Local businesses provide employment for area residents and products and services close to home. Mid-county Memo Business Memos celebrate news, advancements, promotions, retirements, expansions and other noteworthy events at these cornerstones of our community. To share news of your business with our readers, Business Memo submissions for the October issue are due by Thursday, Sept.15. For best results, e-mail Darlene Vinson at email@example.com. You may also mail submissions to 3510 N.E. 134th Ave., Portland, OR 97230. To leave a phone message, dial 503-287-8904. The Mid-county Memo fax number is 503-249-7672.
Bradford’s wants to be your Pal’s
Brad Fouts, the owner of Bradford’s Sports Lounge located on Northeast Halsey Street in Gateway has succumbed to loyal customers and added a variety of fresh seafood to his menu. And for fans of the dearly departed (and incinerated) Pal’s Shanty in Hollywood, this is especially good news. “Seafood was always a once-a-month special here before Pal’s closed,” explains Fouts. “I quit doing it for about a year and people were complaining, so I put out a full seafood menu.”
Indeed, Bradford’s Sports Lounge, formerly known as the Candy Store until some swift renovations in 2011, has adopted a few of Pal’s greatest hits. One of these is the open-face crab sandwich, which Fouts admits is one of the Lounge’s “most popular dishes.” An important note: the open-face crab sandwich is also roughly the same price as it was at Pal’s.
“We’re filling a void that Pal’s Shanty has left,” touts Fouts. “They [Pal’s] were really well known for their seafood, and when they closed, it really left a hole.”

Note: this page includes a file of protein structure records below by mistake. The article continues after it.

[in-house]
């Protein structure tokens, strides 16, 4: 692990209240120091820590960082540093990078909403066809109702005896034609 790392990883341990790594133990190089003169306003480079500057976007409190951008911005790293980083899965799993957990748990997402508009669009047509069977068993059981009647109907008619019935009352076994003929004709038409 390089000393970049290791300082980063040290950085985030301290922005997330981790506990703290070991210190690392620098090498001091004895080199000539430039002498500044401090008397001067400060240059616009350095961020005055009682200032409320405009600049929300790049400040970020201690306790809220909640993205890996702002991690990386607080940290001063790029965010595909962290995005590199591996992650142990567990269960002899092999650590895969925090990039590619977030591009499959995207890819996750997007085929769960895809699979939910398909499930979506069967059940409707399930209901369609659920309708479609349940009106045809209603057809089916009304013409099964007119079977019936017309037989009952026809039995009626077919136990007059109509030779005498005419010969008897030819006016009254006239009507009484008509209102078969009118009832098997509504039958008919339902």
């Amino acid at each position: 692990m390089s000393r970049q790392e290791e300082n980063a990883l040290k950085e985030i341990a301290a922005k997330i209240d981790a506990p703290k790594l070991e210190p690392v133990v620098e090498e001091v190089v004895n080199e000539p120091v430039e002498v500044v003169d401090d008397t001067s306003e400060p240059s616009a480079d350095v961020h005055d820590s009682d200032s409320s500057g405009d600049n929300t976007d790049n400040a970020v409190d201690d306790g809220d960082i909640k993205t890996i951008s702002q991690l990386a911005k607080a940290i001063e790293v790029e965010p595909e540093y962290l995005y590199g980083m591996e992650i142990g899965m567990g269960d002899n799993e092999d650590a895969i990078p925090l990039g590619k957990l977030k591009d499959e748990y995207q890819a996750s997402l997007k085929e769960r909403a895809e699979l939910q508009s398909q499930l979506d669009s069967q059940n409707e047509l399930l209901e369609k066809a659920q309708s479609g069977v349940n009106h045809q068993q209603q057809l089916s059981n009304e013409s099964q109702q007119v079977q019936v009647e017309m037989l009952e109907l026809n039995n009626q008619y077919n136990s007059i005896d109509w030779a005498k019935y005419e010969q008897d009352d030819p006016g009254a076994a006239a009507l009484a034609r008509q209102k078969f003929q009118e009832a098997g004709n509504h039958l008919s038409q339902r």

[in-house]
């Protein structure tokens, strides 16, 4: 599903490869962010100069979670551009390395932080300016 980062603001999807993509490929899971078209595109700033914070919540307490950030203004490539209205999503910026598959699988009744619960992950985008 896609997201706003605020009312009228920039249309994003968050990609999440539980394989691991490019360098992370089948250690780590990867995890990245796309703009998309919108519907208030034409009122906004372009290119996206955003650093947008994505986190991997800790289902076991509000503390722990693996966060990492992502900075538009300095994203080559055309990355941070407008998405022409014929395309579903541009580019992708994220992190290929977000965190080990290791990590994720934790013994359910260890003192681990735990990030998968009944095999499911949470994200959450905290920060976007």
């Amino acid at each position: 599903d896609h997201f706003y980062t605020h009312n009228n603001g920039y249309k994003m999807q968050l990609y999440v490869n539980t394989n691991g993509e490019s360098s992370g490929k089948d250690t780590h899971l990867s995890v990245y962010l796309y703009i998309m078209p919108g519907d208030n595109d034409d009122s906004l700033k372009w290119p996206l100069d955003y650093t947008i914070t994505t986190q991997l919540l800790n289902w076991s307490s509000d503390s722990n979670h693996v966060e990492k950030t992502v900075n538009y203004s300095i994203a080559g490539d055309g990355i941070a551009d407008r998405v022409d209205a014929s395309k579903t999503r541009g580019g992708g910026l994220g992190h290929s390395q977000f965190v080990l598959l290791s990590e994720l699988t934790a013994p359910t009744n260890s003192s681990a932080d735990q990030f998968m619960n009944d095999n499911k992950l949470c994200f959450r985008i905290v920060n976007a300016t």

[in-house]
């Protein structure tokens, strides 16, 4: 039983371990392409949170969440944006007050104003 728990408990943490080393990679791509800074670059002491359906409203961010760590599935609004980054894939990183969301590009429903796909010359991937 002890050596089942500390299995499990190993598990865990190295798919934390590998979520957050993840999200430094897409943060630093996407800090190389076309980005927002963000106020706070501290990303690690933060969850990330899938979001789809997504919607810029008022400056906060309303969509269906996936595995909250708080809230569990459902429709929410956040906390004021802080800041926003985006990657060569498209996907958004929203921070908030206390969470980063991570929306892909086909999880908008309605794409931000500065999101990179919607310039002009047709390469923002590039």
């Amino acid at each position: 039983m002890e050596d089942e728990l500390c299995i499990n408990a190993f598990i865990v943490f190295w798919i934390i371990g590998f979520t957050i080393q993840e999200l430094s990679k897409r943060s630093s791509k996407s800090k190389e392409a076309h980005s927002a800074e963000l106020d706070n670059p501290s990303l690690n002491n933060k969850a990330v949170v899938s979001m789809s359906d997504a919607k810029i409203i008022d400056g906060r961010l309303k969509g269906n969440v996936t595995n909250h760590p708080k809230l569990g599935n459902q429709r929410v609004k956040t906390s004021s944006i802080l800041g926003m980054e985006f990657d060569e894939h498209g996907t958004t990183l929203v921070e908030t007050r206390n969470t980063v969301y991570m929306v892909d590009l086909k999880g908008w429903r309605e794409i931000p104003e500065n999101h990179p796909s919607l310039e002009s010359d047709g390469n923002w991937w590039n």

Taking matters into his own hands, Fouts’ restaurant also offers items that Pal’s lacked, such as lobster, halibut and salmon meals, in addition to fresh chowder and shrimp bisque. At Bradford’s, you can also snag a crab or shrimp cocktail to munch on alongside your fish.
So far, it looks like the rainbow of seafood items has been sitting well with restaurant guests. Fouts claims that his restaurant went through 10 pounds of king crab legs in one week.
But it’s not just seafood that makes Bradford’s Sports Lounge such a dynamic player in the Parkrose culinary scene. Fouts has done his research and imports the breading mixture for his unique broasted chicken from St. Louis.
“It’s a nice, fresh piece of chicken,” says Fouts. “We seal all the moisture in the chicken while it’s cooking.”
Things to look forward to that may be joining the menu soon include shrimp-stuffed halibut filets and new, inventive seafood dishes that will remain seasonal.
And don’t forget: another essential renovation made to Bradford’s Sports Lounge was the addition of a paved back parking lot behind the restaurant—not that street parking normally keeps people’s taste buds at bay when it comes to mouth-watering crab.
And we probably have Bradford’s customers to thank.
Bradford’s is at 10346 N.E. Halsey St. Their website address is bradfordspdx.com, and their phone is 503-253-3660.
Grocery Outlet holds grand opening
Last month, people from near and far flocked to the grand opening of Grocery Outlet Bargain Market in Parkrose. The new store, owned by Rob Mode and husband Travis Hollingsworth, is the first full-service grocery to open in the business district in more than 40 years. “We are so excited to be here in Parkrose offering food at such great prices,” Mode said. “We have met many in the neighborhood and already have a close bond. It was a pleasure to have such great support from Travis and all of my family, as well as Travis’.”
Parkrose resident Jackie Means, who used to drive to Hollywood to not only shop at the nearest Grocery Outlet but visit friend Sheila Magby, is also happy there is a Grocery Outlet in Parkrose. “I’m so glad they opened in my neighborhood,” she said, “now I won’t have to go all the way to Hollywood to shop.”
The new store, at 10721 N.E. Sandy Blvd., is open daily from 7 a.m. to 9 p.m. The phone number is 971-255-0459.
“We could not be happier to serve this community and look forward to being a close part of the growth and development of Parkrose,” Mode added.
New faces welcome students at Christian school
Trinity Lutheran Christian School, 5520 N.E. Killingsworth St., welcomes a new administrator and a pair of new teachers for the new school year.